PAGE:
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Formosa Tomahawk Cuts The Rough
  |  First Published: May 2009



Capalaba-based Formosa Marine is what you might call a quiet achiever. This established manufacturer doesn’t advertise in banner headlines but quietly continues to produce excellent fishing crafts for serious anglers.

The new Tomahawk 550 and 580 series are entry-level craft with terrific potential and ample features. They are prime examples of what Formosa are currently doing and, after spending some time aboard the 550 centre console, I’m pleased to give the craft a lot of ticks on the report card.

Sensible centre

A centre console configuration, such as the Tomahawk’s, makes a lot of sense given that it’s virtually an all-fishing area. This is its main draw card for anglers.

Up front, there’s a very large carpet-lined anchor well with a split bow rail each side of the bowsprit. The Tomahawk is a very high sided craft and I noted that the stylish lift in the sheer line up front would protect the anchor person well against wave action, given that the sides are up around the waist area.

Anglers working up front would also appreciate the under floor storage space with it’s own multi level storage capability in the bow work area just ahead of the console. All floor areas were carpeted.

The good sized centre console was equipped with a large one piece windscreen and overhead targa top. These are both capable of being folded down to facilitate storage. A grab rail on the sides of the console plus those on the targa frame were sensible inclusions, along with the six rod holders at the rear of the targa.

Seating behind the console consisted of a cushioned storage box with a bolster style fore/aft backrest to seat two people in comfort. There was ample room on the front of the console for instruments and gauges; probably, in fact, more than most anglers would ever require. On the top level was a Navman Fish 4350 sounder, with paired Mercury Smart Craft gauges to port a little lower down.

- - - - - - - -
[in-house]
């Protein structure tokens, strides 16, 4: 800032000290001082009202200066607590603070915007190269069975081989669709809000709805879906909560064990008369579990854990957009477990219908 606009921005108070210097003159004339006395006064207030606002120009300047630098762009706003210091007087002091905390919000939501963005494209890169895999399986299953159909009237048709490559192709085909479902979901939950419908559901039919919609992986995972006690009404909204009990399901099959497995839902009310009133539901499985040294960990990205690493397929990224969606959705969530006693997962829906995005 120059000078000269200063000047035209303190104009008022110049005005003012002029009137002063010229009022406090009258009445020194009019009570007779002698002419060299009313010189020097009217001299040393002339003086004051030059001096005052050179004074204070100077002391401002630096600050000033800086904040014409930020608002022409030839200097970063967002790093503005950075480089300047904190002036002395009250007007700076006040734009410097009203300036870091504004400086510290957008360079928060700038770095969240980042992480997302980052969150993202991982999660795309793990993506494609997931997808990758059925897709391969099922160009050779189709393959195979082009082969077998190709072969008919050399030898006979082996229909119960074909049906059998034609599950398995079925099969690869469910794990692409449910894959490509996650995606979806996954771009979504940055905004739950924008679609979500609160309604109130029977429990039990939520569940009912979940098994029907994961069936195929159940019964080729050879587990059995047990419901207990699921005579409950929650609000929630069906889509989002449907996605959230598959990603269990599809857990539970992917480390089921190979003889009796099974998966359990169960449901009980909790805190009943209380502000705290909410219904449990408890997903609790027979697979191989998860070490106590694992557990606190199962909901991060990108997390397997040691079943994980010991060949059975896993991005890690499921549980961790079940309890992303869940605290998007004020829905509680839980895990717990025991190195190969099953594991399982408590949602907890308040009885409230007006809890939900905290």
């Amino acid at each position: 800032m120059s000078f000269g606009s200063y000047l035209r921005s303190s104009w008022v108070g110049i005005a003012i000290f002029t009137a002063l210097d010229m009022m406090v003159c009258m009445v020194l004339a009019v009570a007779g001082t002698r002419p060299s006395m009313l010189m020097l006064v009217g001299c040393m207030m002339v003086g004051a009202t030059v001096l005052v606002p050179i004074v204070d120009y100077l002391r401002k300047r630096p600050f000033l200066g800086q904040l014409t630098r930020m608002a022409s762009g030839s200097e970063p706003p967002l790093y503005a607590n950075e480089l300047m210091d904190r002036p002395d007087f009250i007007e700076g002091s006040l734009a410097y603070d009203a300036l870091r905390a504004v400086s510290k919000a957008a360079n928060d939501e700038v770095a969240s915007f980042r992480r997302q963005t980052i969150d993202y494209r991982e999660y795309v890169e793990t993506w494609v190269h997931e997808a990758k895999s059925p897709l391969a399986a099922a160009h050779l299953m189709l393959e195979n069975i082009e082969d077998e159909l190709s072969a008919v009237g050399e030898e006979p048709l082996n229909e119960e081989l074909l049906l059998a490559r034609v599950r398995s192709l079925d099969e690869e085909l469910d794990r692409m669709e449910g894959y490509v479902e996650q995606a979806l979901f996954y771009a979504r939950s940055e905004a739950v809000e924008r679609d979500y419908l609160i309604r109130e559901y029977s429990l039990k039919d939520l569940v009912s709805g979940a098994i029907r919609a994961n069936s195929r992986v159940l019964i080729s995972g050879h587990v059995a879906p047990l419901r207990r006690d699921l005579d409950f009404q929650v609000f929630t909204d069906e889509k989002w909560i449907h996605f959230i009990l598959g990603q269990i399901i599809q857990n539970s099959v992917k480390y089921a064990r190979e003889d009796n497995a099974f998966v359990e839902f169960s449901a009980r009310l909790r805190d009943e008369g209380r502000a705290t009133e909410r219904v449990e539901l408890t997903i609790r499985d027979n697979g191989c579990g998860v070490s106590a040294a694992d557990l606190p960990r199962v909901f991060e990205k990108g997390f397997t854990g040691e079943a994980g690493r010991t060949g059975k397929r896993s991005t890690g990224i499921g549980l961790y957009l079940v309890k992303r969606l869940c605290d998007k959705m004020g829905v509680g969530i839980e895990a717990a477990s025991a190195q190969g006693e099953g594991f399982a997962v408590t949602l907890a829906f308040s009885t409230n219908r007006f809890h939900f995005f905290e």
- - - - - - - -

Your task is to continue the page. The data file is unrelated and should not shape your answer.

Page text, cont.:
A Northstar marine radio was set into the console next to the Smart Craft gauges. The central wheel, which was linked to hydraulic steering, had a bank of switches for various functions to starboard along with the main ignition switch and forward controls for the engine.

A rear lounge seat is an option for the craft and, considering it has a seven person rating, I’d see quite a few buyers for this addition.

The main cockpit area has sufficient room for at least four anglers to work in comfort and the targa’s height allowed busy anglers to lift their rods without fouling on it. Cockpit depth, between the thigh and waist, was ample for safe offshore work and this degree of useful freeboard continued aft to the transom.

The main cockpit features consisted of: side pockets; a large under floor floodable fish box; three rod-holders on each of the wide decks; plus, grab handles in each quarter. Centrally, a rod holder equipped bait station with live well (which can be pumped) and generous cutting boards was at just the right height for easy rigging, if you braced your knees against the transom.

Twin off floor lockers for cranking batteries and other items were set into the transom, while an inward opening boarding gate was located to port. A ladder and wide platforms were also part of the stern treatment; the generous aft pod being set up with plenty of non-skid surface.

Test runs

Water testing of the Formosa Tomahawk 550 Centre Console was carried out within the Gold Coast Seaway, where a decent easterly swell was rolling through, and within the Broadwater.